Welcome back, friend. Let us waste no time with idle chit-chat and get straight to it.
5. Back to the basics, Brumbies
Despite having a fair bit of possession, the Brumbies were well outmuscled by the Stormers. On the surface that is no disgrace; playing them away is probably the toughest assignment in the competition. But there were a few worrying signs. Their scrum was comprehensively dominated by a pack that looked vastly inferior to the Sharks unit, on paper at least. A few of their shining lights also went missing – Ben Mowen, Christian Lealiifano, Joe Tomane. And boy, they missed Jesse Mogg. Robbie Coleman’s popgun boot was a pale imitation of the Moggarithm, and they suffered because of it.
With no go-forward ball, they started trying things and got too far away from the basic game plan that has served them so well in the opening weeks. Two of the Stormers’ tries came as a direct result of tight forwards attempting cut-out passes – first Stephen Moore, then Peter Kimlin. I am prepared to write it off as a one-off, a bad day at the office. I am a generous man, after all. But they need to atone in Canberra this weekend, and against a battered Bulls outfit at the end of a long tour I don’t see that being too hard a task.
4. How things change
Last week I wrote off Quade Cooper. Obviously he spent the whole week fuming, just waiting for a chance to show me up. And didn’t he do a lovely job of that on Saturday night. Certainly aided by the return of Will Genia, Cooper looked far more assured and his long passing game made a welcome comeback. All of a sudden he is back on the Wallaby radar. Same with James Horwill, who played a very impressive half of rugby for someone who has been out for almost a year. Pencil him in for the Lions, and mark a (c) next to his name while you are there.
It was a decent performance from the Reds, even if it won’t have other teams quaking in their boots. After the Force debacle it was a badly needed shot in the arm, and a flicker of light that the 2011-style glory days may not be gone for good. Despite the good work of the triumvirate (Cooper, Genia, Horwill), the talisman is Anthony Faingaa, who once again was impressive. He has never quite cut it in gold, but in a red jersey he is a handful for any opposition, bursting with enthusiasm and energy.
3. Form is temporary, class is permanent
This was a week for the established players. George Smith led the way, and simply has to play for the Wallabies. Surely the ARU has enough clout and cash to get him out of his Japanese contract. As noted, the triumviate were outstanding against the Bulls. Adam Ashley-Cooper put his hand up in Sydney, as did Drew Mitchell and Dave Dennis. This creates a few lovely headaches for the selectors, as the old dogs start to respond to the upstart challengers that have dominated talk in the early weeks.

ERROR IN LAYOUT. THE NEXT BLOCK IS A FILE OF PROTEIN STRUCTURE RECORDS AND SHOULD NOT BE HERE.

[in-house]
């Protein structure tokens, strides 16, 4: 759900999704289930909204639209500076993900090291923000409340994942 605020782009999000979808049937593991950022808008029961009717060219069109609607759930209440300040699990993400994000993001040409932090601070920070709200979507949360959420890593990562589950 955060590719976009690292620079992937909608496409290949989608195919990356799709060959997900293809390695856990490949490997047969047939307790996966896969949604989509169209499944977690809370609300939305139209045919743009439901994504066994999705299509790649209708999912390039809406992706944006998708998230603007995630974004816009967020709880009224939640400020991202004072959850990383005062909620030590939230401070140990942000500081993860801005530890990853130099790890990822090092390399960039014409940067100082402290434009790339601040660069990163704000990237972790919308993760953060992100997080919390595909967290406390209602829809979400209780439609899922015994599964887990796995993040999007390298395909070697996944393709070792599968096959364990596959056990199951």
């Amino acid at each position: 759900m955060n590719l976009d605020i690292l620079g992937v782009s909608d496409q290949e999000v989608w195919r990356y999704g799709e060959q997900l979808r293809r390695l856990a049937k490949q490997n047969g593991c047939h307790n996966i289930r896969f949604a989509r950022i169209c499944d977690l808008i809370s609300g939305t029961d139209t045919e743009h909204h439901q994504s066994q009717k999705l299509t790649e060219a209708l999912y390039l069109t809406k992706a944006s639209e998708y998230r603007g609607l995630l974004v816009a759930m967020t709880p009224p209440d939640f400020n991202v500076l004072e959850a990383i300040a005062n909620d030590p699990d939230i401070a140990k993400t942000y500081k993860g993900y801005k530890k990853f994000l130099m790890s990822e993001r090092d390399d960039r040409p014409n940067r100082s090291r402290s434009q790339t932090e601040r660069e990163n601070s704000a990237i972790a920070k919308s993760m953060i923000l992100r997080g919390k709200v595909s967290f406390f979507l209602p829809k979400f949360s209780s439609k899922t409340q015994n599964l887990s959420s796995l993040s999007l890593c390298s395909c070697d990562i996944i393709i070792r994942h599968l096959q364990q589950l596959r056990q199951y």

2. Tah Talk Time
Despite moments of scrappy play, it was great to chalk up a win on a sunny Sunday arvo. The crowd was a bit smaller than hoped, but they were vocal and after a thrilling finish you better believe they will be back next week. At 24-10 down w ethought the Tahs were gone, but to their credit they slowly worked their way back into the game. The win was built on solid execution of the basics – fast, clean passes in front of the man, accurate clean-outs and good low tackling.
Rob Horne and Adam Ashley-Cooper were particularly good. Both took their options very well, including plenty of nice passes. This idea that they never pass is simply a fallacy. I accept AAC’s first instinct may be to tuck the ball under his arm, but that is a good trait in a 13, and true of every current 13 in the Super Rugby comp. Somehow both have copped a ‘ballhog’ reputation, but even a cursory viewing of Sunday’s game would show this to be rubbish. This combo should be the Tahs’ first-choice centre pairing. And Paddy Ryan continues to impress. With Dan Palmer struggling against the Stormers, James Slipper playing consistently solid (but not brilliant) rugby and Ben Alexander a little quieter than usual, God knows who will be pulling on the gold number 3 come June.
1. The strugglers
It looks like a case of same-old, same-old for the Force and Rebels. Jeez, it is frustrating. For all the good moments nothing much seems to have changed for either side in the last three years. The Force are throwing away games they should be winning, while the Rebels can be good one week, then a complete clusterfuck the next (on and off the field). How do we break this cycle? Crowds are dwindling, balance sheets are looking worse. If you were a top player you would have to think long and hard before accepting a contract with either team. I love watching both and want them to succeed, but something needs to be done before the situation becomes untenable. I have no idea about the answers; feel free to put your theories and theorems (for all the Pythagoras fans out there) in the comments section. I suspect a change of coach down south may be in order, while the Force just need a few players who can break the line.
Go on, comment. You know you want to…